Thursday, December 10, 2015
When any borrower pays a bank interests, that payment contains an expected net profit margin for the bank, and of course, that margin, is after taking into account all expected credit risks.
And it used to be that all borrowers competed on equal terms for access to bank credits, by offering banks their respective, equally valued, net profit margins.
But that was before. Beginning 1988, with the Basel Accord, and exploding in 2004, with Basel II, bank regulators, in order to make banks safer, so they thought and still think, came up with credit risk weighted capital requirements for banks.
This signified banks had to hold more capital against what was perceived as risky, than against what was perceived as safe; meaning banks could leverage their equity (and the support they received from society) much more when holding assets perceived as safe that when holding assets perceived as risky.
And so, suddenly, the net profit margins offered by those perceived as safe, were and are worth to banks, much more than the net profit margins offered by those perceived as risky.
And that leads of course that those perceived as safe, and who therefore already enjoy more and cheaper access to bank credit, are favored even more; while those who because they are perceived risky already suffer less and more expensive access to bank credit, are even more disfavored.
The consequence is tragic.
Since major bank crisis never result from excessive exposures to something ex ante perceived as risky, but always from excessive exposure to something wrongly believed to be safe, it guarantees that when crisis occur, banks will stand there with especially large exposures and especially little capital to cover themselves up with.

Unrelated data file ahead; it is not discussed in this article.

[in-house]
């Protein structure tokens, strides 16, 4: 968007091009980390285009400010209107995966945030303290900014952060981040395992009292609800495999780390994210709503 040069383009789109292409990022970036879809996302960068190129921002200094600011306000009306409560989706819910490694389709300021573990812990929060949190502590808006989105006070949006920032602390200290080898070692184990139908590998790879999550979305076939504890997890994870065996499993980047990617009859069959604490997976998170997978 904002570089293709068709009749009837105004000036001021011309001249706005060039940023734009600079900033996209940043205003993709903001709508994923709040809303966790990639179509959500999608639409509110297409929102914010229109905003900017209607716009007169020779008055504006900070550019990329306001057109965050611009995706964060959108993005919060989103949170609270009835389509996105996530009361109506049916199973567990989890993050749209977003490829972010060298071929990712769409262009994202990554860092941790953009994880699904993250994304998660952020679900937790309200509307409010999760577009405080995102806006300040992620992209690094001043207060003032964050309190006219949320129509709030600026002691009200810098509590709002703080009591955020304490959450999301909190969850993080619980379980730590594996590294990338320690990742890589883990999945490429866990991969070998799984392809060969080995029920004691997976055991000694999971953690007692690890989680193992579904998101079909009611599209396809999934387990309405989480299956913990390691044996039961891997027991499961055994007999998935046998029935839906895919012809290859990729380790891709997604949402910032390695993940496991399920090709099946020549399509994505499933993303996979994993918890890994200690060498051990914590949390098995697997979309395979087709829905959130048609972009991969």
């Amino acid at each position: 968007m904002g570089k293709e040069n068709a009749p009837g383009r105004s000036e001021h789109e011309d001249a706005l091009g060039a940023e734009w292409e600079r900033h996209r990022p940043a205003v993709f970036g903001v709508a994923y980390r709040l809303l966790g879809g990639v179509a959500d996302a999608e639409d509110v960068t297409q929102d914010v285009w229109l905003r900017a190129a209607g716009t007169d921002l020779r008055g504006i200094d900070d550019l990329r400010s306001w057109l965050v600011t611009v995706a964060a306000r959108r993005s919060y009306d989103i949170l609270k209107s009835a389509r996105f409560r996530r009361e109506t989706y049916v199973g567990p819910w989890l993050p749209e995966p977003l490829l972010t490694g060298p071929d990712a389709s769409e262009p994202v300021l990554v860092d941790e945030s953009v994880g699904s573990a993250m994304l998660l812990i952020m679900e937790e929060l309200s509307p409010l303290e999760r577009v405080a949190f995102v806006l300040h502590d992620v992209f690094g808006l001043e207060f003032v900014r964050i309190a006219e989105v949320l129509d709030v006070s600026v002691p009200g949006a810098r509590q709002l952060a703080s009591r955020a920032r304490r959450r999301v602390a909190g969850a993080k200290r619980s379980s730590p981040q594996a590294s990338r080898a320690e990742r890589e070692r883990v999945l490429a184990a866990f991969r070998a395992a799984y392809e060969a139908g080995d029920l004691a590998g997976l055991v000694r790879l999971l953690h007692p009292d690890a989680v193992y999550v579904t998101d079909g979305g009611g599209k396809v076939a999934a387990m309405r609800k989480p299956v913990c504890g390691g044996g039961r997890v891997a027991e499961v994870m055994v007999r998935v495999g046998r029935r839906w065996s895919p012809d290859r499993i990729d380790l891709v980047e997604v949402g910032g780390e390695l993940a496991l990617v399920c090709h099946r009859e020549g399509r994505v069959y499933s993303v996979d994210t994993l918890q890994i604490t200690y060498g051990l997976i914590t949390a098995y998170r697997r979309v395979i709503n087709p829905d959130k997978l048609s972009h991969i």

And by distorting the allocation of bank credit in favor of what is perceived as safe it impedes banks from sufficiently financing that which is perceived as risky, like SMEs and entrepreneurs. And that denies the real economy the kind of risk taking it needs in order to move forward and not stall and fall.
And of course, by denying "the risky", usually those with less, fair access to the opportunity of bank credit, it is a major driver of inequality.
How did this happen? The clearest explanation is that bank regulators full of hubris, never cared to concern themselves with defining the purpose of banks before regulating these.
Though not a bank regulator, I have been objecting, in a thousand ways, for soon two decades, these credit bank regulations; but I have yet not been able to extract one clear or unclear explanation, one valid or invalid justification, or anything that looks like a public answer to my objections by any regulator. I know some of them are concerned, but seemingly it is a too hot potato for them to handle.
Our current bank regulators simply do not have the courage to stand up for what they have done.
Our banks have a purpose that is much more important than just being safe, and that is to help finance a good future for our children and grandchildren. God make us daring!
PS. And all those on the road of becoming the oldies of turn, they should never forget that the most important part of any pay-as-you-go pension system, is the how-it-goes-part.
PS. Since in Basel I the risk weight for sovereigns (governments) was set as zero percent, while the risk weight for that private sector that gives the sovereign its strength was set to be 100 percent, another explanation is that these regulators are just simple statist or communist infiltrators.